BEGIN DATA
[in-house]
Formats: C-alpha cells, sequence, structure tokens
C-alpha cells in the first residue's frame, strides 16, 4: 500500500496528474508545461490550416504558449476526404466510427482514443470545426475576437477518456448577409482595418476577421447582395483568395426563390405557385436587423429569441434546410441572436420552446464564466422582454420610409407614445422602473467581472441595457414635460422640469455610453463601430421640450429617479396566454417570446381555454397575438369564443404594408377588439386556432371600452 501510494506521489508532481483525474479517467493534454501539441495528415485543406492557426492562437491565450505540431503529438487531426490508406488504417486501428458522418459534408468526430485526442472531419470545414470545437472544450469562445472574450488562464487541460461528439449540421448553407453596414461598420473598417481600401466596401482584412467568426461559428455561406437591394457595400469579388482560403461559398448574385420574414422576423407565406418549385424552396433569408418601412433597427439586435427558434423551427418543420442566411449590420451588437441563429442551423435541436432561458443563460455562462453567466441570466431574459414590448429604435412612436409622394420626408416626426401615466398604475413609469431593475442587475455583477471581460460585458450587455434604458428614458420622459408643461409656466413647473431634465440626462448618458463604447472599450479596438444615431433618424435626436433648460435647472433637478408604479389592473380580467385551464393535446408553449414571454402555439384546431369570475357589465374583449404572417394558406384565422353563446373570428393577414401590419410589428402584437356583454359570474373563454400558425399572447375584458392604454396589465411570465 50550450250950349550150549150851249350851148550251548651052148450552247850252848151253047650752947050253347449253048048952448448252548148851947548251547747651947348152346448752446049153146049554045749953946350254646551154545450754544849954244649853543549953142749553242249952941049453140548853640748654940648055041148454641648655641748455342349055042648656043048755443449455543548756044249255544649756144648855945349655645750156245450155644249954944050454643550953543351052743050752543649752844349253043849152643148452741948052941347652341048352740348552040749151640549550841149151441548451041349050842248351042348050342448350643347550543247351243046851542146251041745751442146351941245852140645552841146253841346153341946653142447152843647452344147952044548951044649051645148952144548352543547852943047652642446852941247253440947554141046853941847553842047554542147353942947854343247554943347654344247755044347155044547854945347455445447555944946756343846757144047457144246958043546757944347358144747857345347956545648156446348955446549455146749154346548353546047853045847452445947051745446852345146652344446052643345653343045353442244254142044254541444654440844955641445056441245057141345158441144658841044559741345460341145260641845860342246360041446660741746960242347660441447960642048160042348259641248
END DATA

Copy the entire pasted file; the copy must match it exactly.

[in-house]
Formats: C-alpha cells, sequence, structure tokens
C-alpha cells in the first residue's frame, strides 16, 4: 500500500496528474508545461490550416504558449476526404466510427482514443470545426475576437477518456448577409482595418476577421447582395483568395426563390405557385436587423429569441434546410441572436420552446464564466422582454420610409407614445422602473467581472441595457414635460422640469455610453463601430421640450429617479396566454417570446381555454397575438369564443404594408377588439386556432371600452 501510494506521489508532481483525474479517467493534454501539441495528415485543406492557426492562437491565450505540431503529438487531426490508406488504417486501428458522418459534408468526430485526442472531419470545414470545437472544450469562445472574450488562464487541460461528439449540421448553407453596414461598420473598417481600401466596401482584412467568426461559428455561406437591394457595400469579388482560403461559398448574385420574414422576423407565406418549385424552396433569408418601412433597427439586435427558434423551427418543420442566411449590420451588437441563429442551423435541436432561458443563460455562462453567466441570466431574459414590448429604435412612436409622394420626408416626426401615466398604475413609469431593475442587475455583477471581460460585458450587455434604458428614458420622459408643461409656466413647473431634465440626462448618458463604447472599450479596438444615431433618424435626436433648460435647472433637478408604479389592473380580467385551464393535446408553449414571454402555439384546431369570475357589465374583449404572417394558406384565422353563446373570428393577414401590419410589428402584437356583454359570474373563454400558425399572447375584458392604454396589465411570465 50550450250950349550150549150851249350851148550251548651052148450552247850252848151253047650752947050253347449253048048952448448252548148851947548251547747651947348152346448752446049153146049554045749953946350254646551154545450754544849954244649853543549953142749553242249952941049453140548853640748654940648055041148454641648655641748455342349055042648656043048755443449455543548756044249255544649756144648855945349655645750156245450155644249954944050454643550953543351052743050752543649752844349253043849152643148452741948052941347652341048352740348552040749151640549550841149151441548451041349050842248351042348050342448350643347550543247351243046851542146251041745751442146351941245852140645552841146253841346153341946653142447152843647452344147952044548951044649051645148952144548352543547852943047652642446852941247253440947554141046853941847553842047554542147353942947854343247554943347654344247755044347155044547854945347455445447555944946756343846757144047457144246958043546757944347358144747857345347956545648156446348955446549455146749154346548353546047853045847452445947051745446852345146652344446052643345653343045353442244254142044254541444654440844955641445056441245057141345158441144658841044559741345460341145260641845860342246360041446660741746960242347660441447960642048160042348259641248